Friday, April 12, 2019

K is for Kantek Figs and Kundong Koong (A to Z Challenge 2019: Fruit Folktales)

You know how hard it is to find folktales or legends about a fruit that starts with K?
Try it.

This legend comes from the Himalayan Lepcha people, and tells about the origin of Chyee or Chi (millet beer), a fermented beverage that is in high regard in their culture.

Picture from here
Story says that once upon a time the Lepcha were fighting a war against the devil Laso Mung Pano. In order to help them, the supreme Creator fashioned a hero with supernatural powers from pure snow. Arriving to the battlefield, this hero realized that the spirit of the Lepcha was broken, and they needed something to boost morale. He quickly consecrated a Lepcha priestess, Nyolik-Nyosong, and gave her some supernatural powers too, to help her people. However, even the priestess' powers failed to make the people fight better.

Eventually, Nyolik-Nyosong found out about a recipe for a power potion, Bhut, that could help the soldiers. She asked for a volunteer to travel to the Netherworld and bring the potion from Matlimanyoo, the evil sorceress. Cockroach volunteered, bravely ventured into the nether realms, tricked the sorceress, and got away with the potion.
On the way home, Cockroach stopped to rest a bit. While he was asleep, Black Cobra happened on him, and tasted some of the Bhut - he instantly became deadly venomous. Soon after, Honeybee passed by, and tasted a speck of the potion - and immediately grew a stinger. Some birds came next, and upon tasting the potion, they became carnivorous; then a kantek fig tree leaned down, and touching the potion, its fruits immediately turned sour. Finally after all these creatures, kundong koong, the plantain tree touched the potion as well, and its fruits grew sweet. The deadly poison was finally out, distributed between several beings; by the time Cockroach made it back to the priestess, the Bhut was safe for human consumption.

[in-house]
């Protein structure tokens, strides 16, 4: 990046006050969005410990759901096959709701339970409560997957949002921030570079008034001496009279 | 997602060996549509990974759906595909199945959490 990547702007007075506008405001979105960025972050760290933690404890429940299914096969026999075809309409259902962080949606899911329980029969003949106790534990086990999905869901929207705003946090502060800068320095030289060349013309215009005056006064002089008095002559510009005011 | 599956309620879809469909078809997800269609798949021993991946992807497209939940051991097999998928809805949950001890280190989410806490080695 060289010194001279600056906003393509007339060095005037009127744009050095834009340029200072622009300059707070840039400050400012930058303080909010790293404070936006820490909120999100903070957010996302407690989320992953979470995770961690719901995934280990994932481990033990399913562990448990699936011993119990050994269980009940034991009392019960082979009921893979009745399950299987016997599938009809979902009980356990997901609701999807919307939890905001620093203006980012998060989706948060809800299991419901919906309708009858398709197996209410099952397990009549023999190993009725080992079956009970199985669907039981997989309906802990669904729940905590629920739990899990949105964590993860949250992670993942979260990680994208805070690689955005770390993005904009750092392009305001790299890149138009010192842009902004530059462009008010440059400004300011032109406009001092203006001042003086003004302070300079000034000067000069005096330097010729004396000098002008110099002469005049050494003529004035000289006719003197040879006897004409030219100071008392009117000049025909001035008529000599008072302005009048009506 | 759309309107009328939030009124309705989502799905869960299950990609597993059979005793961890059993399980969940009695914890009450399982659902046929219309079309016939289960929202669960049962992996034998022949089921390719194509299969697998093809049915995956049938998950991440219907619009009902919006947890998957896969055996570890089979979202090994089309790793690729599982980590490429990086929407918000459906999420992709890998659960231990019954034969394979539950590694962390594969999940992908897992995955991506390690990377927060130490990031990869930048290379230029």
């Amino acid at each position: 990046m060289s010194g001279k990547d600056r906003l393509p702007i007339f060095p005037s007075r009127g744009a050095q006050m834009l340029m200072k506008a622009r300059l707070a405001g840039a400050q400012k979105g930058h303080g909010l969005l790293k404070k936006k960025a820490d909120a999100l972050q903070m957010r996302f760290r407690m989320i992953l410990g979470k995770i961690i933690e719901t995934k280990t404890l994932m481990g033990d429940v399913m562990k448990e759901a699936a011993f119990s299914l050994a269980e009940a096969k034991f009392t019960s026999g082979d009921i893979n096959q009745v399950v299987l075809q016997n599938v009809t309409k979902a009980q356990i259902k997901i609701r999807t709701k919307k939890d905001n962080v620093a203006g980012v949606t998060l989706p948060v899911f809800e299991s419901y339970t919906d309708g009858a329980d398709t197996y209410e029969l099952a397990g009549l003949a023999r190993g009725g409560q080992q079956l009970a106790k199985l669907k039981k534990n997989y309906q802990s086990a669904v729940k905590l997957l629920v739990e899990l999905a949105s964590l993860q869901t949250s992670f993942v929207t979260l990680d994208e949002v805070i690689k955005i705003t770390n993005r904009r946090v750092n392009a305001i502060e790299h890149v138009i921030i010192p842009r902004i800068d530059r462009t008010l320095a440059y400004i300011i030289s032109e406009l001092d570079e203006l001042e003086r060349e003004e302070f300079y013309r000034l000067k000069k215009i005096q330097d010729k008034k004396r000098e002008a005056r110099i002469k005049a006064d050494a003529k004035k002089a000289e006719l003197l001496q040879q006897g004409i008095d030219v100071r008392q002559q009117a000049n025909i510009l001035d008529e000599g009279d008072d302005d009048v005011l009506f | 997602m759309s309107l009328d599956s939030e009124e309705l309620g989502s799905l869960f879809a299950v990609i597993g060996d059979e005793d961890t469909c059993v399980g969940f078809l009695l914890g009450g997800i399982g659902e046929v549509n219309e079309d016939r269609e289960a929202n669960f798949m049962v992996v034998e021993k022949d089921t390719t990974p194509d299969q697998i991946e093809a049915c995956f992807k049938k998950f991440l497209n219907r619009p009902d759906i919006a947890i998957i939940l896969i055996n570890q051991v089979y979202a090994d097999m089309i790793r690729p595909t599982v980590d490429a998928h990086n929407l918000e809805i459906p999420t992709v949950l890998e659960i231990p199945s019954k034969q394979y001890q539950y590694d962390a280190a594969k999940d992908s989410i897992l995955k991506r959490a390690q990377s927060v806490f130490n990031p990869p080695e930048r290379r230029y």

From the magic potion, Nyolik-Nyosong created Chi, a fermented drink that boosted the morale of the Lepcha soldiers, who managed to defeat the demon Laso Mung Pano. The evil sorceress Matlimanyoo, however, robbed of her secret recipe, cursed the new drink: It has healing properties in moderation, but it can be a poison if one drinks too much of it.
Ever since then, kantek fruit has been sour, and kundong koong fruit has been sweet.

(Read more about this legend, and Chi, here, here, here, or here.)

I am learning a lot from researching these fruit folktales so far. Are you?


  1. Thanks Mr cockroach for falling asleep on the job and bringing all that poison into the world!

  2. I can see that beer would certainly be helpful in putting heart into the troops!

    K Is For Kwaymullina

  3. Love that the superhero was actually a snowman. Lepchas are there in West Bengal so this story is close to home and heart.

  4. I am Learning a lot from your folktale stories. The soldiers need to be motivated

  5. I am definitely learning a lot! I never imagined so many fruit tales!

  6. Your AtoZ is amazing! Not an easy theme, and you find every day a new fruit AND a legend. I had kiwi in mind, but no folktales...

  7. Knew that cockroaches had their place in the scheme of the universe. Trickster of sorts?

  8. I'm learning so much! Great tale :-)

    Ronel visiting from the A-Z Challenge with Music and Writing: Powerful K's